In north central Tennessee and southeastern Kentucky, there’s fabulous riding in Big South Fork National River and Recreation Area (BSF), which is under the auspices of the National Park Service. A multi-recreational area comprised of 125,000 acres in the Cumberland Plateau, BSF offers more than 180 miles of well-maintained, well-marked riding trails, and helpful, courteous rangers and stable managers to make your riding vacation in the area enjoyable.
But it’s the trails with views of awesome gorges and sandstone rock formations that make BSF worthwhile. The trail footing is comprised mostly of dirt and sand, with some mild rocky areas, especially around and through creeks. And, at one point, you can even ford the Big South Fork of the Cumberland River. Although the area is rugged, the trails are well-constructed and placed so that you can have a great outing regardless of your riding level and your horse’s trail experience, as long as you’re prepared and choose the appropriate trails.
The following directions will get you to the main park, but note that the road from Oneida has some steep sections (up to a 13 percent grade) and hairpin curves. It’s a good, paved road, and many a big rig has traversed it. But if you’re a timid driver, or your vehicle is low on power, you might want to consider one of the other approaches.
Interstate 40 travelers: Take the Jamestown-Crossville exit onto U.S. 127. Go north on U.S. 127 for 36 miles into Jamestown. Two miles north of Jamestown, take Highway 154 north to the intersection of Highway 297 (Leatherwood Ford Rd.). Take Highway 297 east to BSF, located just off Highway 297.
Interstate 75 northbound travelers: Take the Oneida-Huntsville Exit 141 onto Highway 63. Follow Highway 63 for 21 miles through Huntsville, Turn right on U.S. 27, and drive north seven miles to Oneida. At the first traffic light, turn left onto Highway 297 west. Follow U.S. 297 to BSF.
Southbound I-75 travelers: Take the Mt. Vernon Exit 62 onto Highway 461 south for 19 miles to Route 80. Take Route 80 west into Somerset, Kentucky. Take U.S. 27 south to Burnside, then onto Highway 90 west for 15 miles. Then take 90 Business through Monticello to Highway 167. Go south on Highway 167 that becomes Highway 154 in Tennessee. A couple of miles after you pass Pickett State Park Entrance on your left, turn left on Highway 297 (Leatherwood Ford Road) and follow it and the signs to BSF.
Within BSF, there’s a boarding stable with adjacent camping (Bandy Creek Stables/Bandy Creek Campground), as well as two equestrian campgrounds (Bear Creek and Station Camp). Also within BSF is the rustic Charit Creek Lodge. Further, you can camp in the backcountry, or stay at a nearby private facility. Here’s a rundown of each option.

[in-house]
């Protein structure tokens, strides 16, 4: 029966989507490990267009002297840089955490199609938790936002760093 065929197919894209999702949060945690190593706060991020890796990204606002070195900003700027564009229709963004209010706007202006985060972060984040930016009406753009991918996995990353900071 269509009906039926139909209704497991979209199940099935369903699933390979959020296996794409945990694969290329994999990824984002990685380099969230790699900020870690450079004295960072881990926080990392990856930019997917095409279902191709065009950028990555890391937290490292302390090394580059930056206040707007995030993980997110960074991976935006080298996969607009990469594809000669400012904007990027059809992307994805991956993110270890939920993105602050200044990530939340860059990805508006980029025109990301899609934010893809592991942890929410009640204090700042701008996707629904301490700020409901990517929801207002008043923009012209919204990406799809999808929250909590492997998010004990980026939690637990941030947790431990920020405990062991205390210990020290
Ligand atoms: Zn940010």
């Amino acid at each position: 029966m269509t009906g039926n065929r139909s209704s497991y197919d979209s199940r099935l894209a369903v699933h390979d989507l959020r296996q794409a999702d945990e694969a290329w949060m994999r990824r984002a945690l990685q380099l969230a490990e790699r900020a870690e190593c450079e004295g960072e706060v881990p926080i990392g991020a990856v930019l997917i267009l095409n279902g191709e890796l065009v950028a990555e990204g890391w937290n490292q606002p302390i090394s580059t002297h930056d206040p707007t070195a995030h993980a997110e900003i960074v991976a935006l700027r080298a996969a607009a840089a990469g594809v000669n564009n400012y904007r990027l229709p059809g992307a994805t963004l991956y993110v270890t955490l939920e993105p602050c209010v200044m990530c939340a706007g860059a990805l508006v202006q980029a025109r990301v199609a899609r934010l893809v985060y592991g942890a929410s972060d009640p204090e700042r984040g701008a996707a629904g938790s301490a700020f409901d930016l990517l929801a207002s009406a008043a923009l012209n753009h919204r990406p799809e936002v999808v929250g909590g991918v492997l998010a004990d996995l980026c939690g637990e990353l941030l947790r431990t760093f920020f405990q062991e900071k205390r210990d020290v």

Bandy Creek Stables/Bandy Creek Campground. The main camping site is Bandy Creek Campground, located off of Route 297 that runs between Oneida and Jamestown, Tennessee. This campground offers 180 campsites and a stable facility across the road.
There are a few pull-through paved camping slots, as well as various-sized paved, camping spots. There are campsites with or without hookups and also a group campground available by reservation only. Camping facilities include a pool, dump station, trash containers, electric, water, and nice restrooms with hot showers.
Horses aren’t allowed in this campground. You must unload and stable your horse at Bandy Creek Stables before moving your rig to the campground. Nevertheless, this is a very nice campground with an excellent stabling facility within walking distance, although most folks drive back and forth when checking on or caring for their horses.
The visitor center, at the entrance to the stables, has interesting displays, souvenirs, maps, books and even clothing. There are also restrooms and ice available.
Reserve a campsite space at Bandy Creek Campground for you (reservations are accepted from April 1 through October 31), as well as Bandy Creek Stables for your horse, as this is a popular place to camp. You might find a site without a reservation, but your horse depends on you to keep him comfortable, so call ahead to make sure stall space is available.
Concessionaires Bobby Gene and Gretta York have operated Bandy Creek Stables since 1999. These obliging concessionaires offer 70 10-by-10-foot barn stalls with clean, fresh bedding (additional bedding is available for purchase), 30 outside 10-by-10-foot stalls, and 15 tie stalls.